I finished moving files off my computer to my work OneDrive — something I should have been using long before now. There’s not a lot of work left to do, and I am required to work all day Friday. I have two meetings tomorrow, well, actually one meeting (overhead) and one goodbye Zoom-ish meeting.
I find dreaming a delight, unless it is a nightmare, then that is the opposite of a delight. I’ve been dreaming a lot lately about travel; either being somewhere other than here, or being at an airport or on an airplane. Although in my waking dream this morning my cousin, Beth, and I went to prom together, or we were planning on going to prom and were in the middle of prom practice. All of these dreams could have been delights, but Covid-19 influenced all of them. In these dreams I either forgot my mask or people around me were showing symptoms of the virus. So, although these dreams were not quite nightmares, neither were they delights.
I remembered one delightful dream I had exactly 4 years ago, though:
I flew to Illinois when my brother called and told me that the visiting nurse said our mother had only days left to live. I arrived around nine at night and after sitting next to my mother’s rented hospital bed in my brother’s dining room for a few hours, we decided we should move into the living room and try to get some sleep. I slept fitfully at first, hearing the raspy sound of my mother’s breathing, the death rattle. Finally I slept, and dreamed.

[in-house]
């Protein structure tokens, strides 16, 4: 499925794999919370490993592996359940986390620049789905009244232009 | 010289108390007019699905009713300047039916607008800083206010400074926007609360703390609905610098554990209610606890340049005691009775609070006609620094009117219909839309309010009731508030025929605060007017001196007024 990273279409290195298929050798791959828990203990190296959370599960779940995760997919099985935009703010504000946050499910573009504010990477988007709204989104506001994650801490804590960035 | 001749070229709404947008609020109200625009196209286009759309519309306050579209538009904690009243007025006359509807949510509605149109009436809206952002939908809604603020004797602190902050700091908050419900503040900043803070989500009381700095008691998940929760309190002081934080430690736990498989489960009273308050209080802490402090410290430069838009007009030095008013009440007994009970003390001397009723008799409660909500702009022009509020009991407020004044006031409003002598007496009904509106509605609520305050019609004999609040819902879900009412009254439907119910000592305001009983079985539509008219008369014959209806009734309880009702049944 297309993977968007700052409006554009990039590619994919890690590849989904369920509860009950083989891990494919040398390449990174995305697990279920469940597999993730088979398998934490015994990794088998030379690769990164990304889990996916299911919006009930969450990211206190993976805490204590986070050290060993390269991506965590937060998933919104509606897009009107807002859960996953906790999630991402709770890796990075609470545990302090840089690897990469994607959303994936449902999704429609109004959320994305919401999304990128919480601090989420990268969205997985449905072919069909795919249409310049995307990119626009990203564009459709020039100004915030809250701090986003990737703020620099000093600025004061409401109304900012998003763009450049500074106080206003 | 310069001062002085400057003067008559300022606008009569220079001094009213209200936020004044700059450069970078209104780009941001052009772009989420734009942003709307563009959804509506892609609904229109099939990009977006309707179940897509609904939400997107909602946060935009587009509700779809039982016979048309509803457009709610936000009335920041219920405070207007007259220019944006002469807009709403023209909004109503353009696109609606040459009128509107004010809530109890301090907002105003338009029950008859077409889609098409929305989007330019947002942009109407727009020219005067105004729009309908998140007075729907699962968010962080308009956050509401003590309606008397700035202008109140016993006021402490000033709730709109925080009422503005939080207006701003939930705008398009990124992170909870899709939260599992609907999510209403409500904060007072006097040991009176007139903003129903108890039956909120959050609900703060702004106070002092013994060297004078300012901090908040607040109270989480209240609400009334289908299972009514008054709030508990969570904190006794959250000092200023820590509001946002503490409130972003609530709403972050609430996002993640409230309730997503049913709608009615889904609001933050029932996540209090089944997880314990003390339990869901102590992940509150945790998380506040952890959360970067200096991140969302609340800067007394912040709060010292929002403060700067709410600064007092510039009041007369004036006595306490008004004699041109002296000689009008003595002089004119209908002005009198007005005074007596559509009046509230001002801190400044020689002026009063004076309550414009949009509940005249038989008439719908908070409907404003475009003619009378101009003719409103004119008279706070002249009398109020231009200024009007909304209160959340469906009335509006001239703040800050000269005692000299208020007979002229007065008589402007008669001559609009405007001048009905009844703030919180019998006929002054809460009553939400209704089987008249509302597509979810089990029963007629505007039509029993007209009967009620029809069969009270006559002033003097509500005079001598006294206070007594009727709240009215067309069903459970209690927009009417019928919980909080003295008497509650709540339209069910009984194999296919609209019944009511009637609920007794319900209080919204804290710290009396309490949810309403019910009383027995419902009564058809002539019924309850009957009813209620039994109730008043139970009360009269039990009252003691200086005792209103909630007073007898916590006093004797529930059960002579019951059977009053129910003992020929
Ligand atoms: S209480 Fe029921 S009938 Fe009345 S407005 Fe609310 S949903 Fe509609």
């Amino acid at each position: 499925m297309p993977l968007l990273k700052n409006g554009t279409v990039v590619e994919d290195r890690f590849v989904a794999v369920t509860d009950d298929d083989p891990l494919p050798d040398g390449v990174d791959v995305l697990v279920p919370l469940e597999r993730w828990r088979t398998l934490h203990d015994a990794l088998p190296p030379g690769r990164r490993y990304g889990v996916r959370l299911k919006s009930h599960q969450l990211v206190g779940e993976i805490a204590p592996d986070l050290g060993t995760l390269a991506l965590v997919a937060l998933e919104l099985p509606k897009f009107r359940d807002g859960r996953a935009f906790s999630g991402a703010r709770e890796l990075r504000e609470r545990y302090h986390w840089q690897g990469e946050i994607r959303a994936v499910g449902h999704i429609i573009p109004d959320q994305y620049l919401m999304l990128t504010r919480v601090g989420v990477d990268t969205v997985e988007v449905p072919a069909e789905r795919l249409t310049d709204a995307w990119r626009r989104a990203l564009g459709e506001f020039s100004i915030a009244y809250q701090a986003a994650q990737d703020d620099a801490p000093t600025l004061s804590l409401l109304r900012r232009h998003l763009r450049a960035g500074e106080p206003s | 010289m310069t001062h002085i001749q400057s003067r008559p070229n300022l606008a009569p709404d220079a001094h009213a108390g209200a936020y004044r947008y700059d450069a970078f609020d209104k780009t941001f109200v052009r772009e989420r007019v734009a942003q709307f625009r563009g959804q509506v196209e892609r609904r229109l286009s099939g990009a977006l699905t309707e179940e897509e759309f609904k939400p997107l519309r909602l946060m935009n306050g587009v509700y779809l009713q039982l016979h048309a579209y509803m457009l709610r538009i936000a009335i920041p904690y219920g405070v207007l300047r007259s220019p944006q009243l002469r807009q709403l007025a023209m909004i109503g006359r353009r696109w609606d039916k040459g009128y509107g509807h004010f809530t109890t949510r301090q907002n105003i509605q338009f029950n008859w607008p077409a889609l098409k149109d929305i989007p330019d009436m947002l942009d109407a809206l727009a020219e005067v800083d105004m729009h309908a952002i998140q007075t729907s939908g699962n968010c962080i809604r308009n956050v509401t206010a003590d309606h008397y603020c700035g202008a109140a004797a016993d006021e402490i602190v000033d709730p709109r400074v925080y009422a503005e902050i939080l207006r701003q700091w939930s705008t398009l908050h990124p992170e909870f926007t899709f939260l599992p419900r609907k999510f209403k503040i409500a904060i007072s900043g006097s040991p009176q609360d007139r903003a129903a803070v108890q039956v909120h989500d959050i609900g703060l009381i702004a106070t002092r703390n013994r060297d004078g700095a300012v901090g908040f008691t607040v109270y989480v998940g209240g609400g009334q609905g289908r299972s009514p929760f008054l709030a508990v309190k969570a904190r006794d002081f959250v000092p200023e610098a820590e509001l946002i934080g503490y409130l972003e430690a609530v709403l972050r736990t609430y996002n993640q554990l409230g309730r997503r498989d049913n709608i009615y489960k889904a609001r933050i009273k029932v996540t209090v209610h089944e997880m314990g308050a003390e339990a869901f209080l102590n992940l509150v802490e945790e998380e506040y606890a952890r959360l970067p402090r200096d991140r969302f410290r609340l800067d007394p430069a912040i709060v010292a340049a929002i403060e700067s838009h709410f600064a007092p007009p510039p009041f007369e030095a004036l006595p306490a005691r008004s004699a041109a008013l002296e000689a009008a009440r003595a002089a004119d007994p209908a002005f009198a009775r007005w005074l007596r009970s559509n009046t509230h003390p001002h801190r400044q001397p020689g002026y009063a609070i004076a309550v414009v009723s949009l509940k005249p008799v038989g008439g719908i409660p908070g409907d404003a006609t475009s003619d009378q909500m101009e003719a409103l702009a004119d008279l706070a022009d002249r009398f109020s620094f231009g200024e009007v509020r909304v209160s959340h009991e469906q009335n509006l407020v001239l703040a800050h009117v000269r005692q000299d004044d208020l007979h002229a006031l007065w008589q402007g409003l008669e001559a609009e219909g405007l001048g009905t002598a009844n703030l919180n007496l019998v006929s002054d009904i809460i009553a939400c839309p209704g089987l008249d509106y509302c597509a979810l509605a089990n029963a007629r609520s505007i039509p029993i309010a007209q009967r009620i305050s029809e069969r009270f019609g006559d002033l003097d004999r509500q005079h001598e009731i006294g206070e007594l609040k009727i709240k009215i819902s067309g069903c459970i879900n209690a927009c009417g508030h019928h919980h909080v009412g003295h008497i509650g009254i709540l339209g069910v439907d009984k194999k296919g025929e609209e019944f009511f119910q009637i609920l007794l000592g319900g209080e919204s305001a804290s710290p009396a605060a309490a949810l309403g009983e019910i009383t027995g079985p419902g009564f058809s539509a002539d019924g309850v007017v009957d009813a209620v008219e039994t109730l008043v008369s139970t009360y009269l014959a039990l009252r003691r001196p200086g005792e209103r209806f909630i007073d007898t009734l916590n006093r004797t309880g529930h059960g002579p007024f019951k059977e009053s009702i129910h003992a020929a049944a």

In the dream, my mother tried to get out of bed but her pastor (not Pastor Keith, but the one who took over for him) pushed her back onto her bed and enlisted us to help. Mom (now a slender, black-haired teen again) pushed past those of us trying to keep her in the bed and ran to the window, stood on her tiptoes and fluttered her hands behind her. She did this with every window in the room (which was a huge room full of many windows), like a moth to a flame. The pastor was still insisting we put her back into bed. As she passed me I grabbed her and tried to hold her in a tight hug but then she dissolved into hundreds of sparkles of light and I felt a shock of electricity fly up my arms and into my heart. The sparkles of light flew out the nearest window and I briefly woke up and could no longer hear my mother struggling to breathe in the next room.
When I awoke again later, my brother told me Mom was gone, but I already knew it because I saw her spirit become part of the air.